To Take Away

I knock on the big metal swinging door plastered with the remains of a scraped-off sticker. It’s a former warehouse, I see with my expert eyes. I always try to deduce from the door what might be hidden behind it – a little hobby of mine while waiting, carrying hot pizzas in my arms. The door is open. Nothing happens. I slip inside. The large studio is bathed in light. The photos on the wall are bizarre, but I like them. There are sketches and scraps of paper everywhere, half-finished worlds in white on the dummies. A young man emerges from the back room and looks at me with questioning eyes, a crinkled bill in his left hand, a pencil in his right. He’s obviously been working. Instead of “Pizza delivery,” I say, “That’s pretty...” and nod my head in the direction of the dummies. He seems a bit puzzled, but thanks me by nodding his head and giving me a fleeting smile. “What’s it gonna be... later?” I ask, haltingly.

“A story – an attitude towards life,” he says slowly, looking at me observantly. Yes, I can imagine that. My story at the moment is bright red and at least one size too big – which doesn’t matter since “bulky” is actually a compliment for our company‘s uniforms. “Biagie’s World of Pizza,” it reads on my chest in happy yellow letters. My story doesn’t boast of secrets. “Biagie’s World of Pizza” and my stage props – flat cardboard boxes smelling of basil and chilies – unequivocally hint at the reason for my being here. I look at those worlds in white again. They are like secrets made of folded paper. Dignified, they look back at me without condescending themselves to re- veal a functionality and therefore a reason for their existence. They are simply enticing: beauty, independent of function, smiling at me. “Selling an attitude towards life,” I say abruptly. “Sounds like you’re a magician.”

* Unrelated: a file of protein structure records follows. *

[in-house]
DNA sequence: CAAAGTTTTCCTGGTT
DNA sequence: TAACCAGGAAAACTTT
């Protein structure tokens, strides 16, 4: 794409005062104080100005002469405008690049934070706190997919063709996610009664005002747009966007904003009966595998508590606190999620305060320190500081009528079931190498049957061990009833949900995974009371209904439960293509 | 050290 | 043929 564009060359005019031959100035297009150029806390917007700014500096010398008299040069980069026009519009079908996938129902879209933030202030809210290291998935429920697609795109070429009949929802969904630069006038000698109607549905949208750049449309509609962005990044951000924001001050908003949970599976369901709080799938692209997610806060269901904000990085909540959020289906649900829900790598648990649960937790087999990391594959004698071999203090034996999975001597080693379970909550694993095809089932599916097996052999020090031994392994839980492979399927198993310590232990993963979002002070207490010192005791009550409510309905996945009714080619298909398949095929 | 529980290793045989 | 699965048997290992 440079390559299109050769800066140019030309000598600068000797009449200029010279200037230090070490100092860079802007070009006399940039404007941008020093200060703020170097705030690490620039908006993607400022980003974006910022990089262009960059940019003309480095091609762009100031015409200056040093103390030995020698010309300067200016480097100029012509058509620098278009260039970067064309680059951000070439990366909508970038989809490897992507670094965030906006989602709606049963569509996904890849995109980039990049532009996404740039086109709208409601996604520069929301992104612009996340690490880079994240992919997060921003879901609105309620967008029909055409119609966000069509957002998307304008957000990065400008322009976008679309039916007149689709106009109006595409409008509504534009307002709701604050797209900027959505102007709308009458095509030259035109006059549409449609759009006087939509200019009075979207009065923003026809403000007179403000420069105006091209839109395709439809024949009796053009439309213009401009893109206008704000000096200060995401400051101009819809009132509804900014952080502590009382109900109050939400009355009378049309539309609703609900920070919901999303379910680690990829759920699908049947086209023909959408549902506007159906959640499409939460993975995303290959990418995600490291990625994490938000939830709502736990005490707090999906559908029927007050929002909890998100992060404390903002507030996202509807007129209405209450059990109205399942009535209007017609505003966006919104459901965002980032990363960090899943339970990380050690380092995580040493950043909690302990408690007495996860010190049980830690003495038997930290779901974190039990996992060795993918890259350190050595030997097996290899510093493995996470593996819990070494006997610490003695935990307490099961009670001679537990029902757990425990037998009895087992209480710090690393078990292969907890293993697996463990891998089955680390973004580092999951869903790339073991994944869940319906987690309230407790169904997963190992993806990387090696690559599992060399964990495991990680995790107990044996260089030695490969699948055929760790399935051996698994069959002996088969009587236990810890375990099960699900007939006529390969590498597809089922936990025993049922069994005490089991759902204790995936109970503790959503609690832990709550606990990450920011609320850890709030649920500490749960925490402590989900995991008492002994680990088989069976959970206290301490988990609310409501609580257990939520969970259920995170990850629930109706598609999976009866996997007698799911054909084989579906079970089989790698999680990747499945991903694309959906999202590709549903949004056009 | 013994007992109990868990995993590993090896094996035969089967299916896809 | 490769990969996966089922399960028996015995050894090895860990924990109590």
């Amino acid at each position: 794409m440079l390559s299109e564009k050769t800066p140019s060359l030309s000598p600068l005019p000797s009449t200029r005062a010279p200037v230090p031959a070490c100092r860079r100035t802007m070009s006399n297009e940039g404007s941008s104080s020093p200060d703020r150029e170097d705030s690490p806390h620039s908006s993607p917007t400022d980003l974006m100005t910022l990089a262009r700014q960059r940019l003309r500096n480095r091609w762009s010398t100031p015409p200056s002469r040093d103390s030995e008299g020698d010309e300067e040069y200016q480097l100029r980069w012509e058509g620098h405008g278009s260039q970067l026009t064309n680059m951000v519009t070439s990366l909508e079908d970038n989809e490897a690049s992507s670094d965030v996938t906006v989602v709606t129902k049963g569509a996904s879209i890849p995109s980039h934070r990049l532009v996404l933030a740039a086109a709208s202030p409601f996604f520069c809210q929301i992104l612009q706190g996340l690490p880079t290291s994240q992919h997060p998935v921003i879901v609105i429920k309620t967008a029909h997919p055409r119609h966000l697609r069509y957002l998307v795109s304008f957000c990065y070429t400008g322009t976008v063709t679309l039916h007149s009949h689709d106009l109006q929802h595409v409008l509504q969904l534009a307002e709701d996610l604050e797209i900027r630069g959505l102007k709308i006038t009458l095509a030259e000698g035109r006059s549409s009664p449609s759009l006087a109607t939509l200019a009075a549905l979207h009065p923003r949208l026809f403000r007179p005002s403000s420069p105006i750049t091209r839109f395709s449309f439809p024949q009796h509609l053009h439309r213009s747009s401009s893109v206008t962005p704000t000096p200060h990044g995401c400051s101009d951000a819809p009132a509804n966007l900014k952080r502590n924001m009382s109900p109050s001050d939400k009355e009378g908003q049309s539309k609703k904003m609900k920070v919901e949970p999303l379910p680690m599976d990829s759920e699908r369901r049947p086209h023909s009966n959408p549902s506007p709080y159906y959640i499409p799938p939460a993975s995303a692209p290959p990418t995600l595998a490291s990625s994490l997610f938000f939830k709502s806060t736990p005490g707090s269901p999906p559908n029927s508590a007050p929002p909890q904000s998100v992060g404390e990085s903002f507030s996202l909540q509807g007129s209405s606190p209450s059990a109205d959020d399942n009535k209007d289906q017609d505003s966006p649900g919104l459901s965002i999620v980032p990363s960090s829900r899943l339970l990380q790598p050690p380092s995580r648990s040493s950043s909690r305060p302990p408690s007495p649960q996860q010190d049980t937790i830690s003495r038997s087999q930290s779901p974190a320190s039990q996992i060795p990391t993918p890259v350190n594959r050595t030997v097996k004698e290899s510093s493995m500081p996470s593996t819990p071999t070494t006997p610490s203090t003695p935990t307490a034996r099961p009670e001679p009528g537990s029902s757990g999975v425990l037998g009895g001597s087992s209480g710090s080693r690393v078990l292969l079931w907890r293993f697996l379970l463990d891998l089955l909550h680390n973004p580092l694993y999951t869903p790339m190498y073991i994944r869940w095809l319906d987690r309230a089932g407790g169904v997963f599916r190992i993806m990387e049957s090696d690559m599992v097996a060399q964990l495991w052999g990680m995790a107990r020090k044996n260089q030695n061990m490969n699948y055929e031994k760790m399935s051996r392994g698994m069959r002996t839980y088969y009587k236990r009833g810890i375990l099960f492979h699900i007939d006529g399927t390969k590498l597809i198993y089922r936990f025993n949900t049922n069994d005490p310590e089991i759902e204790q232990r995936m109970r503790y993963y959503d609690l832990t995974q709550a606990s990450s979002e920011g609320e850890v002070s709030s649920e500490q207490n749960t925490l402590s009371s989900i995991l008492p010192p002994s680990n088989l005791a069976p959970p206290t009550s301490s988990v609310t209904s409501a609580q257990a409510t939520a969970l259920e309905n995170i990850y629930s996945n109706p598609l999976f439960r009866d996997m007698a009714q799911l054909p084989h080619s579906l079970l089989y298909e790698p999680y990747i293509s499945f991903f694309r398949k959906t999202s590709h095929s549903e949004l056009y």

“More like a good observer,” he replies. My arms are hot and smell like chilies.
“Good, I’ll have mine to take away,” I say, handing him the cardboard boxes. He laughs and hands me the money.
“Keep the change,” he says. I stuff the bill in my oversized side pocket and cheerily head towards the door, throwing one last glance at the promises in white.